Helping kick off the Leonard Bernstein Festival of the Creative Arts, or “Bernstein Week,” were student performances taking on many innovative and thought-provoking forms in a Departmental project titled “A Cast of Colors.” The exhibition demonstrates the efforts of CAST (Creativity, the Arts, and Social Transformation) minors as well as all students enrolled in the introductory course. The Brandeis campus transforms during Bernstein Week to embrace the creativity of its community and to invite professional artists from around the world to partake in a celebration of art, activism, and education. A schedule of such special attention to the arts worked perfectly with the ambitions of the CAST discipline.
Each student work in “A Cast of Colors” from the course “Introduction to Creativity, the Arts, and Social Transformation” centers upon inspiring oral history interviews; students were asked to develop projects that could represent and encompass an individual markedly different from themselves. What resulted was a variety of forms, ranging from architectural models to poetry books to interpretive dance. Each work brought together a student’s own ideas, perceptions and talents with that of another, allowing for brilliant collaborations of people representative of varying lifeways and worldviews.
One particularly striking performance was that of Queen White ’16 titled, “A Womyn Conjured.” White majors in African and Afro-American Studies (AAAS) in addition to minoring in CAST. Her performance, inspired by powerful female figures in her life, depicted the raw emotions felt when undergoing hardship. She began with a recording of her poetry in the background as she performed an interpretive form of motion and dance, reflecting the magical work of surviving in spite of obstacles. She then proceeded to grace her audience with very intimate and thought-provoking entries from her journal. Finally, she concluded with a poem by Audre Lorde which tied in well to her own writings, drawing together the rawness and openness of her own work with that of Lorde’s. Although this was the first venue in which White read her own poetry aloud and performed in such an interpretive and innovative style, and although there was a small technical difficulty in arranging for sound equipment, White gave off a strength and maturity well beyond what would be expected of a young and experimenting performer. The mastery of such an unconventional performance style speaks to a high level of talent and perception.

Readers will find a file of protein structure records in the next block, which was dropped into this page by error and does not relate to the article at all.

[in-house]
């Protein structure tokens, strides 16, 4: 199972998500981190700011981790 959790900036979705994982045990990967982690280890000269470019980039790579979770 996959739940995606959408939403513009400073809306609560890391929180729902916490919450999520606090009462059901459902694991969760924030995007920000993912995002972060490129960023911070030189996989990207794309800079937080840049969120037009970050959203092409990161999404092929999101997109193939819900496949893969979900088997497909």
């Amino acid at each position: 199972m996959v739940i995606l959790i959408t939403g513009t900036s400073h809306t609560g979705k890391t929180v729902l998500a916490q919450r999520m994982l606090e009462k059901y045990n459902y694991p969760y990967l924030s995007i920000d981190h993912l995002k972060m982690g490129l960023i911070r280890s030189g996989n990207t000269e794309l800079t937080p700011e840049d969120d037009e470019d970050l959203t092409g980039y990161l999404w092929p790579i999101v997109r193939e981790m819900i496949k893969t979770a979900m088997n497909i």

In addition to performance modes, CAST students displayed works throughout the Multipurpose Room of the SCC that represented their inspiring interviews. Ali Santana ’16 arranged a small, warm and inviting display which welcomed viewers to read a collection of short poems inspired by Yiyi Wu ’19. The poems shift from heavy themes of adversities in Wu’s life to more whimsical themes such as her adventures in a new country. Santana’s simple and succinct language leaves her readers with a clear picture of who her subject is, while drawing them into her own artistic style which is clean, simple and makes capturing the essence of a person appear easy. Her book, “How to be Yi” speaks volumes about two different women who view the world in two distinct ways; nevertheless, the two come together to form one superb gem, a book of only a few short poems that opens a window into the depths, pains, excitements and joys of living life. In her first endeavor taking a CAST course, Santana serves as an exemplary model of natural talent applied to a field of study that lends itself to innovation and creativity.
As expressed through CAST’s overview on the Brandeis website, “The borderland between human suffering and human possibility is filled with creative expressions, some virtuosic, some inclusive; some enduring and some ephemeral; some direct and content-driven, others that invite us into qualities of presence that subtly open us to new perceptions of ourselves, each other, and the world.” CAST serves the crucial role of bringing together activism and creative expression in a formal academic setting at Brandeis. Thanks to the CAST program, our students’ artistic efforts and their powerful messages can be conveyed across campus in tandem with the professional work of visiting artists.
All involved with “A Cast of Colors” brought a much-welcomed vibrancy to the SCC, adding to the excitement and joy of the Leonard Bernstein Festival of the Creative Arts. Those interested in further exploring the work of CAST students can look forward to the performance and displays of CAST Capstone projects later this semester. In addition, Bernstein Week will continue to serve our community with exciting arts events and displays throughout this weekend.